JOURNAL RECORD STAFF
Oklahoma families, businesses and the state as a whole would benefit from more investment in childcare and early childhood education, according to leaders who participated in a recent symposium on the topic.
The goal of the forum held at the Capitol, organized by the Oklahoma Partnership for School Readiness (OPSR), was to draw attention to needs, especially in rural parts of the state, and to how those might be addressed by lawmakers during the upcoming session of the Oklahoma Legislature.
According to the OPSR, more than half of Oklahoma is considered a “childcare desert” and families in many counties have no options at all when it comes to programs designed to help prepare children for kindergarten. The symposium highlighted the importance of care and education, and why investing in programs would be beneficial for children, families and the state’s economy.
The programs and services we invest in for our children are significant drivers of a healthy, productive economy,” OPSR Executive Director Carrie Williams said. “We are so thankful to have the opportunity to share that message with policy makers.”
Contributors to a panel discussion included Justin Brown, director of the Oklahoma Department of Human Services; Rachel Proper, a representative of the Oklahoma Child Care Association; Cindy Decker with Tulsa Educare; Sarah Roberts, vice president of programs at the Inasmuch Foundation; Linda Manaugh from Potts Family Foundation; and Tom Cassidy and Kaitlyn Hunter, representatives from INTEGRIS Health. They offered input on public and private partnerships that have yielded benefits to the state, as well as on upcoming opportunities for expansion of services.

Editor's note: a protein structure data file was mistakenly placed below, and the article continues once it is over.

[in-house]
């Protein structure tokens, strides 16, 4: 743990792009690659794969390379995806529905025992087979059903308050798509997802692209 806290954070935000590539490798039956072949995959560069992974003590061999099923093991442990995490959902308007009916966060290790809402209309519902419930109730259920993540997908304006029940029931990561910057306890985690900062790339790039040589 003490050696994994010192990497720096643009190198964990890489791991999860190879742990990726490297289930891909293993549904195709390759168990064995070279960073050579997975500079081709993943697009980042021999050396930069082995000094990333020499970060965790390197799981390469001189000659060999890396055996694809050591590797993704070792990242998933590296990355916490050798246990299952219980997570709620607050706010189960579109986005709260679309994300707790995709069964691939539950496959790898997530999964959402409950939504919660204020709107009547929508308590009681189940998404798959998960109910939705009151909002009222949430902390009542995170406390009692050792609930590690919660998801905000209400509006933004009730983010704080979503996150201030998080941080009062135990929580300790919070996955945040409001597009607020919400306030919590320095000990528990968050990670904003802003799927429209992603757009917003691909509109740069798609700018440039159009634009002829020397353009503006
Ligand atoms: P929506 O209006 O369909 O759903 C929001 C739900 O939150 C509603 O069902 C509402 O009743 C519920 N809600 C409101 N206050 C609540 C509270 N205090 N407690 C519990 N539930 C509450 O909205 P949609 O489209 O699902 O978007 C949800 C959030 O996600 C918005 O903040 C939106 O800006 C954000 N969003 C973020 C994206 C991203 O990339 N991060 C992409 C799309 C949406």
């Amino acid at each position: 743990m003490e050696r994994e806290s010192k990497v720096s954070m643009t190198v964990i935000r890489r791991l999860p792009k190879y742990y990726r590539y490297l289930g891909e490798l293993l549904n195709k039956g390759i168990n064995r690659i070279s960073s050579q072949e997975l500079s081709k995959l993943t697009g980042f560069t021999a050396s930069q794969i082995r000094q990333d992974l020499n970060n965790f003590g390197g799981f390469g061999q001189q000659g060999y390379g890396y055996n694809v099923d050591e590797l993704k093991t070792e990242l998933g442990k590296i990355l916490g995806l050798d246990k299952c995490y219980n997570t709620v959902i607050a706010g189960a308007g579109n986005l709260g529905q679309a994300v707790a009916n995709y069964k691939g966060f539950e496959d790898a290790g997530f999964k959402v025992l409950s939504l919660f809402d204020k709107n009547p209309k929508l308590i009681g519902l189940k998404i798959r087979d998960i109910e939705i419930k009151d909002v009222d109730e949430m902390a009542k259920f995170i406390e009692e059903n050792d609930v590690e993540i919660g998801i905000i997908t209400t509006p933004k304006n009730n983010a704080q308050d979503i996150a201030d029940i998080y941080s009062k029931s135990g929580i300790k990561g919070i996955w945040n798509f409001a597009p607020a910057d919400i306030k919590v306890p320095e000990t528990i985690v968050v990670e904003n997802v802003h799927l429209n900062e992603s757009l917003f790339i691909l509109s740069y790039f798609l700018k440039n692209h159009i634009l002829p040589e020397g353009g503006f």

“It was critically important not only to highlight what Oklahoma is doing well, but also where we need to do more,” Williams said. “Our panelists were able to do that by (focusing on) needs of Oklahoma’s children and those who care for them.”
State senators George Young, a Democrat, and John Haste, a Republican, served as legislative co-hosts. Other legislators and Capitol staffers were encouraged to attend.
Organizers pointed to solid evidence that investments by states in early childhood programs pay dividends both in the short and long term, and not just to kids and families, but to communities.
Dr. Art Rolnik, who represented the Department of Economics at the University of Minnesota, said benefits are both tangible and measurable.
“Our studies have found there is an 18% annual rate of return on an investment in early childhood for at-risk youth – mostly public because the cost of schooling goes way down,” he said.
Rolnik said investments in early childhood programs also tend to reduce social costs over the long term, such as those related to unemployment and crime.
“It’s clear from our point of view that we are way under-investing in early childhood education, especially for at-risk youth,” he said.
Dr. Amelia Bachleda, from the Institute for Learning and Brain Sciences (I-LABS) at the University of Washington, who presented on the science of early brain development, said it is critical to address development of children very early in life.
“More than 1 million new neural connections are formed every second in the first few years of a child’s life,” she said. “The more often children have experiences, the stronger the connections are going to be, making it extremely important to begin focusing early on those experiences that can help them build important life skills.”
The symposium was funded through a grant given to OPSR by the Alliance for Early Success, a national nonprofit that works with early childhood policy advocates at the state level.
“Our hope is that we can take what we learned at the symposium and carry it forward,” Haste said. “We want to ensure we are giving the appropriate attention to early childhood.”